Universities to receive broadband boost

All_South_African_universities_will_have_access_to_high-speed_internet_broadbandIt has been announced that all South African universities and public research institutions will have access to high-speed internet broadband

The scheme will see broadband at a speed equivalent to that of more developed nations introduced by the end of this year. South Africa's Department of Higher Education and Training announced that the Department of Science and Technology is to invest US$117mn into linking local universities and public research organisations, through a broadband connection with a minimum speed of 10 gigabits per second. The development signals a new era in research and cooperation for South Africa and places the country on a par with the rest of the developed world for the first time.

"Scientists will be able to come to the country, knowing that they can access the same quality ICT services as they are used to in their home countries," said Christiaan Kuun, project manager for the South African National Research Network (SANReN).

SANReN forms part of the government's goal to expand scientific infrastructure and create a new national research and education network (NREN) in South Africa. The SANReN project, which is an initiative of the Department of Science and Technology, kicked off in 2007 to create an enabling information technology environment for students and researchers at tertiary institutions.

According to the Meraka Institute at the Council for Scientific and Industrial Research (CSIR), tertiary institutions in rural areas are the latest to benefit from the SANReN roll-out. The Meraka Institute is in charge of implementation and oversight of the project. The institute focuses on advancement and research in information technology. As part of phase two of the project, infrastructure development is being extended to smaller, rural universities and satellite campuses around the country.

The University of Venda and its satellite campuses in the North West province, Limpopo, and the Eastern Cape among others, will connect to SANReN for the first time later this year. This will make it possible to access the internet at a minimum speed of one gigabit per second. Phase one, which was completed late last year, made it possible for 105 tertiary and research councils, among them 23 educational institutions and eight science councils, to connect to SANReN.

The South African Large Telescope (Salt) and the Square Kilometre Array (SKA) connections were also finalised in the first phase, which now enables local and international scientists to process large quantities of data every day.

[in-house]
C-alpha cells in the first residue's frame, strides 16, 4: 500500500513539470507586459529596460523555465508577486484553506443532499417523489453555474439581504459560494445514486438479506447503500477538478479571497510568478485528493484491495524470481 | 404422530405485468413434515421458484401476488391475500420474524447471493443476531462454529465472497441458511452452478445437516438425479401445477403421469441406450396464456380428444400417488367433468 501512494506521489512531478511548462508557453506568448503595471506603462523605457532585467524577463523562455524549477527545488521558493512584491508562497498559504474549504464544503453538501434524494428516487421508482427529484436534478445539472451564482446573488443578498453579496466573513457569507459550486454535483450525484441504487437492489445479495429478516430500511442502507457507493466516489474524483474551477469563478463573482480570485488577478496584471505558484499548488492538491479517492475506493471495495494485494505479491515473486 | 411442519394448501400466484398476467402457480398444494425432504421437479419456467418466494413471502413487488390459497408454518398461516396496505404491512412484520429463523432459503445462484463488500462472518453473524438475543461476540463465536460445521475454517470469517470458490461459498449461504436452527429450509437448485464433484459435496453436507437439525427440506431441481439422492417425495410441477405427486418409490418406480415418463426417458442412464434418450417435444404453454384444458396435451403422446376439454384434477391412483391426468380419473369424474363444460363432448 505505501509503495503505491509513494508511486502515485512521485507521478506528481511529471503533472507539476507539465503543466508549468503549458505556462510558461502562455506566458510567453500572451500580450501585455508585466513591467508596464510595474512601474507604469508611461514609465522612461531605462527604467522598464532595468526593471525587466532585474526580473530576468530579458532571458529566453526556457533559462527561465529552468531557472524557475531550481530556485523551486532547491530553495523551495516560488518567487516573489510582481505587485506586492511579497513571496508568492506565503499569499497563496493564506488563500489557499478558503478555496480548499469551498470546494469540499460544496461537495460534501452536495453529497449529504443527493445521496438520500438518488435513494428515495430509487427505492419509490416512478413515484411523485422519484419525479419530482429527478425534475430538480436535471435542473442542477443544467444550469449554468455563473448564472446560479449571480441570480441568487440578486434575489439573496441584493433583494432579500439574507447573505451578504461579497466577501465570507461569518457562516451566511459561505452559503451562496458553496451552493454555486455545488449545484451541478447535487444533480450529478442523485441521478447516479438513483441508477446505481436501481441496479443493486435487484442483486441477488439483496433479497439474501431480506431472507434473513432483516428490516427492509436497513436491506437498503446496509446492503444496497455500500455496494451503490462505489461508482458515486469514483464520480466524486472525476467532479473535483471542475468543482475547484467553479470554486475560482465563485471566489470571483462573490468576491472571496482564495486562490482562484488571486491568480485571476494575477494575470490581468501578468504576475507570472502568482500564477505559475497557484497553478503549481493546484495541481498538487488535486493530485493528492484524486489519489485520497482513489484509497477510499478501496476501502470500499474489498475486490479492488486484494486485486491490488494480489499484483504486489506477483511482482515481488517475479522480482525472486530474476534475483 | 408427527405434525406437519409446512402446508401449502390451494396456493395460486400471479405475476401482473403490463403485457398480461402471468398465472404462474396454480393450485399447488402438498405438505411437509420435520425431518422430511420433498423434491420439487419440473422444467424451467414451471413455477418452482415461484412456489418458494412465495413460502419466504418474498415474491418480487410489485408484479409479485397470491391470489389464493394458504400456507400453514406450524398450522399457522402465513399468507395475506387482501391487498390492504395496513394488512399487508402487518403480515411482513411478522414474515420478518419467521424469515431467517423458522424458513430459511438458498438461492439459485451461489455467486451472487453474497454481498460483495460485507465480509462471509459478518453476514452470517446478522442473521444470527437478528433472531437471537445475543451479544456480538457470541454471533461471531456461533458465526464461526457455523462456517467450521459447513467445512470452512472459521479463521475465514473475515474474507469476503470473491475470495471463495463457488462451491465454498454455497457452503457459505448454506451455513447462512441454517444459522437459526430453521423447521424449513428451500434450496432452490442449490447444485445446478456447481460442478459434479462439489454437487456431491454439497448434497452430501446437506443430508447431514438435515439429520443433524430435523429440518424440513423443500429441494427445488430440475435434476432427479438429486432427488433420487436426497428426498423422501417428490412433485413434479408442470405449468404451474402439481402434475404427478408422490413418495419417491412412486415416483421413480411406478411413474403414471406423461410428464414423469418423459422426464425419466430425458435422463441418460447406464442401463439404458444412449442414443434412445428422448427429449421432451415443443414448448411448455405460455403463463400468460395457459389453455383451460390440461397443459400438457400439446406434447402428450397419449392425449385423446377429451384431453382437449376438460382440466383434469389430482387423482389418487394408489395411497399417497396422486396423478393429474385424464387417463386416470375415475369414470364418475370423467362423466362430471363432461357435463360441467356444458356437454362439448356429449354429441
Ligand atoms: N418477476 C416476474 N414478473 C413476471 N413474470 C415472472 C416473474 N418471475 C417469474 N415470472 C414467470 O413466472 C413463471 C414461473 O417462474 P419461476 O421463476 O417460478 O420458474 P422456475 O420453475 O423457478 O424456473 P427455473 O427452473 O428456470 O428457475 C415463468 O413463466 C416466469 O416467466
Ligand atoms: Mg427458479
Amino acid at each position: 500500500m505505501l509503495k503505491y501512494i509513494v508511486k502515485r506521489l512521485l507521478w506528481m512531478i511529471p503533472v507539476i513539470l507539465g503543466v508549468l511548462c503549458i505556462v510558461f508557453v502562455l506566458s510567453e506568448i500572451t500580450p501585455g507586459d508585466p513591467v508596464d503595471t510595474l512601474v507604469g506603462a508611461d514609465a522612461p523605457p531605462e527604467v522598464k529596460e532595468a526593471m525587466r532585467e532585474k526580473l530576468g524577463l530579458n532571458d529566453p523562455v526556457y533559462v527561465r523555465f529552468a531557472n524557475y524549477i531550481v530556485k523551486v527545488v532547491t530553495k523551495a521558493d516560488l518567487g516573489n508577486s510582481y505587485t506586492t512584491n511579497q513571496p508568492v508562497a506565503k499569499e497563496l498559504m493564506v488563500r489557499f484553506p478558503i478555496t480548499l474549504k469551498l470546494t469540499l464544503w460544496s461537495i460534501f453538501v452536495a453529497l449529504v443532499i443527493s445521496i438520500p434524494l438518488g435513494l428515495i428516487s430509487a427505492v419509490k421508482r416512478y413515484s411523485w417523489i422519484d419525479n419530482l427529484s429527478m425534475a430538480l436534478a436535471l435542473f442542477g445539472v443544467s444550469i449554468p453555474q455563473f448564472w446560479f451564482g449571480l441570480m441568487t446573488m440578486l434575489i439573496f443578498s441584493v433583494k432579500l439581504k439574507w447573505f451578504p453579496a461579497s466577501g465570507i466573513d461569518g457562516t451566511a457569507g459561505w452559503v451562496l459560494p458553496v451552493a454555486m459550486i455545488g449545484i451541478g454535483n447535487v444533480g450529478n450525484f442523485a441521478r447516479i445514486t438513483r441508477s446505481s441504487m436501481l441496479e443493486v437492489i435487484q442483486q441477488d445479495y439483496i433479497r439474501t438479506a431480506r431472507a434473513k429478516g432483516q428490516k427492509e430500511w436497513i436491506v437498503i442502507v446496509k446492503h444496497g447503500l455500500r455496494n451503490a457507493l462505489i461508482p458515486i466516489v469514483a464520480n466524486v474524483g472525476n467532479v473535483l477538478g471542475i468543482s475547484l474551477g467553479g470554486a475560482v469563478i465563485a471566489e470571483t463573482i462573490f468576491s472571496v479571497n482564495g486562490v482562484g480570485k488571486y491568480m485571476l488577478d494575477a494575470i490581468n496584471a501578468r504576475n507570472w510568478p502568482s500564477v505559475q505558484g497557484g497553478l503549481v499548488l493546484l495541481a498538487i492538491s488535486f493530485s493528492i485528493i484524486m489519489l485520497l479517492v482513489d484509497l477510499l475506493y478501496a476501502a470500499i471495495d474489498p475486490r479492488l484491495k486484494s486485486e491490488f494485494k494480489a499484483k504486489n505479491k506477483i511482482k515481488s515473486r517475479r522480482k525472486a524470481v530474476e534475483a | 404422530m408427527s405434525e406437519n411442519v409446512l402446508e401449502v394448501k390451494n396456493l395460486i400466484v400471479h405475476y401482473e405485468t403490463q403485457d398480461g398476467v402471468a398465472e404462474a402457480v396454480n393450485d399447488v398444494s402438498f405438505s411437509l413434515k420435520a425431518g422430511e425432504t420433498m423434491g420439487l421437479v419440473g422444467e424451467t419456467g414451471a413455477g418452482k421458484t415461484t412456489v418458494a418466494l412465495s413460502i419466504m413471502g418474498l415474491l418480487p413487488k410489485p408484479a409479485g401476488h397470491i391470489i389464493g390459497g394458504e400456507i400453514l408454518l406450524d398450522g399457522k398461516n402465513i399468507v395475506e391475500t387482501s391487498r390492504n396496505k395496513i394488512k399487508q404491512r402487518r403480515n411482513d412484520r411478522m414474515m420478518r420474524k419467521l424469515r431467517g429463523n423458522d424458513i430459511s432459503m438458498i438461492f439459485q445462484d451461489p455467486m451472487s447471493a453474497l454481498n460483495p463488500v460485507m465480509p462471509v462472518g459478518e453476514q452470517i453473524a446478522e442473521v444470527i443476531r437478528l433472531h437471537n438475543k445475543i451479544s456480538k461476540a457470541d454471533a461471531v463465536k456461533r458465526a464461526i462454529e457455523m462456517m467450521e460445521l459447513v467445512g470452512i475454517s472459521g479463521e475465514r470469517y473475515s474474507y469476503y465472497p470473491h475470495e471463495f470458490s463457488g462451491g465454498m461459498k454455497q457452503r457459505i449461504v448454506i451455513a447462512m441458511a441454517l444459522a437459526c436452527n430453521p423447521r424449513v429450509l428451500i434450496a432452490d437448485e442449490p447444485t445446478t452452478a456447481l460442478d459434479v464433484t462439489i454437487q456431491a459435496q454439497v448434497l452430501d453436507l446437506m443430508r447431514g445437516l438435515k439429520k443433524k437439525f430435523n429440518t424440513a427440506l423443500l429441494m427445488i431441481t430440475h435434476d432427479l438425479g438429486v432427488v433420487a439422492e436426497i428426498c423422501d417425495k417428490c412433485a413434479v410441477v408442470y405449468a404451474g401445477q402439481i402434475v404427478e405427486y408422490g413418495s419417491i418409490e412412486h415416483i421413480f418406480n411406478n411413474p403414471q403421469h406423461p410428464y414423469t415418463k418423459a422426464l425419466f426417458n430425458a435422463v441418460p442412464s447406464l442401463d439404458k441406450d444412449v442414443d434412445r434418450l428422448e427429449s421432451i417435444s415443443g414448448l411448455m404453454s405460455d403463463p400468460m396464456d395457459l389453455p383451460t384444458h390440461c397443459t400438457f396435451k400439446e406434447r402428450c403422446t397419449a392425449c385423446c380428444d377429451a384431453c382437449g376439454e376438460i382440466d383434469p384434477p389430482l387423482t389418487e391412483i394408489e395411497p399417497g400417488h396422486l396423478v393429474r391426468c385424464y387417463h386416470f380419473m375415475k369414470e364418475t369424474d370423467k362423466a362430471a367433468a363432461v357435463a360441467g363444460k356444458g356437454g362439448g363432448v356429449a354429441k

The SANReN national ring network connects all South Africa's major cities - Durban, Pretoria, Johannesburg, Bloemfontein, Cape Town, Port Elizabeth and East London –with each other. This connection offers a speed of 10 gigabits per second.

International connectivity is provided through the Seacom undersea cable and a joint collaboration with the Tertiary Education and Research Network of South Africa and international networks such as GÉANT, a pan-European research and education network. ICT for Education Prof Hlengiwe Mkhize, deputy minister of higher education, says that the network forms part of the government's desire to fast track research and education abilities through ICT at all tertiary institutions, with priority given to rural based institutions.

Mkhize represented the country at the recent Southern African ICT for Education Summit held at Victoria Falls in Zimbabwe.

Government has made considerable investment in various projects and infrastructure, of which SANReN forms a part. Government-owned telecommunications company Sentech is building a national wireless broadband network focussing on rural access. Broadband Infraco, also government owned, is upgrading its network to increase capacity and reach.

The government has also invested in submarine cable projects such as the West Africa Cable System (Wacs) and the Eastern Africa Submarine Cable System (EASSy). Wacs is an under-construction submarine communications cable linking South Africa with the UK along the west coast of Africa. EASSy is an undersea fibre optic cable system connecting countries of eastern Africa to the rest of the world. According to Mkhize, EASSy will offer an additional eight terabits to the country.

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